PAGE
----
the funding to change the world (or, start small and bootstrap
changing the world. Bring your lunch…and a Snickers)
- Find people who are smarter than you, help them believe, then get
out of the way and let them make mistakes
Only when the above things happen in that crucible will the idea turn
into an innovation that provides value to everyone involved.
Back in GargantuaCorp land, the same things actually apply too:
- Royal Duch Shell survived the Oil Crisis of the ’70s through scenario planning, but most importantly, by delegation of operational control to the regional subsidiaries because they were closer to the problem and could find more correct (and occasionally innovative) solutions to the problem.
- GE’s famous “Innovation is something we do every day” culture under Jack Welch and the “Work out” approach to solving problems. This meant that management stepped back and put a good deal of control into the hands of the people on the ground who were closest to the problem and encouraged them to come up with innovative solutions to help make the organization more effective.
- Lockheed Martin’s Skunkworks under Ben Rich became much more about empowering the individual engineering teams to come up with innovative solutions than it was before simply because he wasn’t the engineering genius Clarence “Kelly” Johnson was. He ran the programs and made the high-level decisions, but the day-to-day innovation was delegated to the people closest to the problems and the action.
Towards Levels 4 and 5 and Building an Innovation Culture
The fundamental thing that helps people push past Level 3 and engage in something larger than themselves is the either a common threat or a common enemy: “we’re gonna beat the other guys!” This externality is the fundamental glue binding a Level 4 tribe together, and, because it’s external to the tribe, it can easily evaporate once the crisis is over or the enemy is defeated (or you get squashed, but let’s stay positive here).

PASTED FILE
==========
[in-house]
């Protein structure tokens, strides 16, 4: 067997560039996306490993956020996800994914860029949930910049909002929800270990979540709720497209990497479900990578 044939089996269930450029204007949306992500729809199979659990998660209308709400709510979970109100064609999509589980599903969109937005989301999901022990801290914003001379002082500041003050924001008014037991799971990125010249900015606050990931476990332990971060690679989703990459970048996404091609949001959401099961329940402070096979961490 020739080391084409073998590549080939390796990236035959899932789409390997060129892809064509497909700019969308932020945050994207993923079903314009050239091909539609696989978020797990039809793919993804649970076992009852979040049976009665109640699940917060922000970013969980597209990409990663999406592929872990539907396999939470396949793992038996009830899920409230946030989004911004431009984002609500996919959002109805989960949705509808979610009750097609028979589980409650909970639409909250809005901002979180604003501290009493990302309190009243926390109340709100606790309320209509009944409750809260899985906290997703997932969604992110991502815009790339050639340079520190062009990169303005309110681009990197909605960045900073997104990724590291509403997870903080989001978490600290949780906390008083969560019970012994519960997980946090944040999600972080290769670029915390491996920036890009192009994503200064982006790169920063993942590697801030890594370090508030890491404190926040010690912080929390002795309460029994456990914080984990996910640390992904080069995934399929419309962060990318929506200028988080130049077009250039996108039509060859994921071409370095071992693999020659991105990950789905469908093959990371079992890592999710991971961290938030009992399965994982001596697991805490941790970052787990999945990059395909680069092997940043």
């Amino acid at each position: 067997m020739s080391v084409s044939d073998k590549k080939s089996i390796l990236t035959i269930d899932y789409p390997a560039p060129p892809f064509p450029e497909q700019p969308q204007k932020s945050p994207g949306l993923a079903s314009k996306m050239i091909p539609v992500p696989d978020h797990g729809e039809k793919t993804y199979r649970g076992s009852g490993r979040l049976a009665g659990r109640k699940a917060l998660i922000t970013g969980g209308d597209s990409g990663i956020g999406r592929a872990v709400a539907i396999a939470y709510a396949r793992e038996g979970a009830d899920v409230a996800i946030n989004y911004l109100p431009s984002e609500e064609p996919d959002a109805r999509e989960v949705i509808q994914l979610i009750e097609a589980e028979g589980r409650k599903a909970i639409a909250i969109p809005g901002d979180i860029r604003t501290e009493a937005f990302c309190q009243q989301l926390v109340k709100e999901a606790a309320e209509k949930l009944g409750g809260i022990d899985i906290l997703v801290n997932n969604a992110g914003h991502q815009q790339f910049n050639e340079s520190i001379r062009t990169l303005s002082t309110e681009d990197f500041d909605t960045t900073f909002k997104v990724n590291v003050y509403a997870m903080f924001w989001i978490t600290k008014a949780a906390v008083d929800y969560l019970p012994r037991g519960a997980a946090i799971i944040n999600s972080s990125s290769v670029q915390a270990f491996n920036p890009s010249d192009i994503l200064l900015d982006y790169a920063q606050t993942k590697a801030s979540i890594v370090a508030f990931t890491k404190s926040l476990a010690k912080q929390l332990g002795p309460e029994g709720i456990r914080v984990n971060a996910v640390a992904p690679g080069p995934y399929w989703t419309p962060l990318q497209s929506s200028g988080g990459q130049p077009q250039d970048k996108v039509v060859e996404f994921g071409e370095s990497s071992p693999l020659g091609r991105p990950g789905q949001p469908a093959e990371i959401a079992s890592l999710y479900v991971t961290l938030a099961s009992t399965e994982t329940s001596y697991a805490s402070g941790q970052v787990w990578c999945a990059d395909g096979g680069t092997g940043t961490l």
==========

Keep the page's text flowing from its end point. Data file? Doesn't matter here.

If, during life at Level 4, a shared set of values underlying the reason for solving the crisis or “beating the other guy” can be identified, articulated and strengthened within the group, you can achieve Level 5. When these values change, or people are added to the group who don’t share them, you can easily fall back to Level 4 (or further).
Like most things worthwhile, staying at Levels 4 and 5 requires conscious effort on the part of both the group and each individual to grow and maintain their commitment to the unifying cause or values. This effort also helps to maintain and grow the culture outwards, helping it move towards self-sustaining, reinforcing system.
“Finally!!” Hey, I heard that….
Some discussion points to get us started:
- Do you think Tribal Leadership and striving for a Level 4 or 5 culture is relevant to innovation?
- What cultural differences mark successful internal vs. open innovation efforts, if any?
- How can you re-frame your own innovation projects to create a sense of shared purpose through either crisis or a common enemy?
- Are there fundamental core values that must exist in any innovation project to be successful?
- Are these values different in open innovation than other types?
- How can you test for these values when building your innovation team or choosing your open innovation partners?
- What are the best ways to highlight these values in the throes of an innovation project?
- How can corporate innovation learn from entrepreneurs and exhibit more of the entrepreneurial cultural traits?
BTW, I’m not affiliated with the Tribal Leadership thing in any direct way, I just think it’s the best framework I’ve ever seen to span the issues across the individual to the team to the community to the world in general that can help improve all of them using the same tools.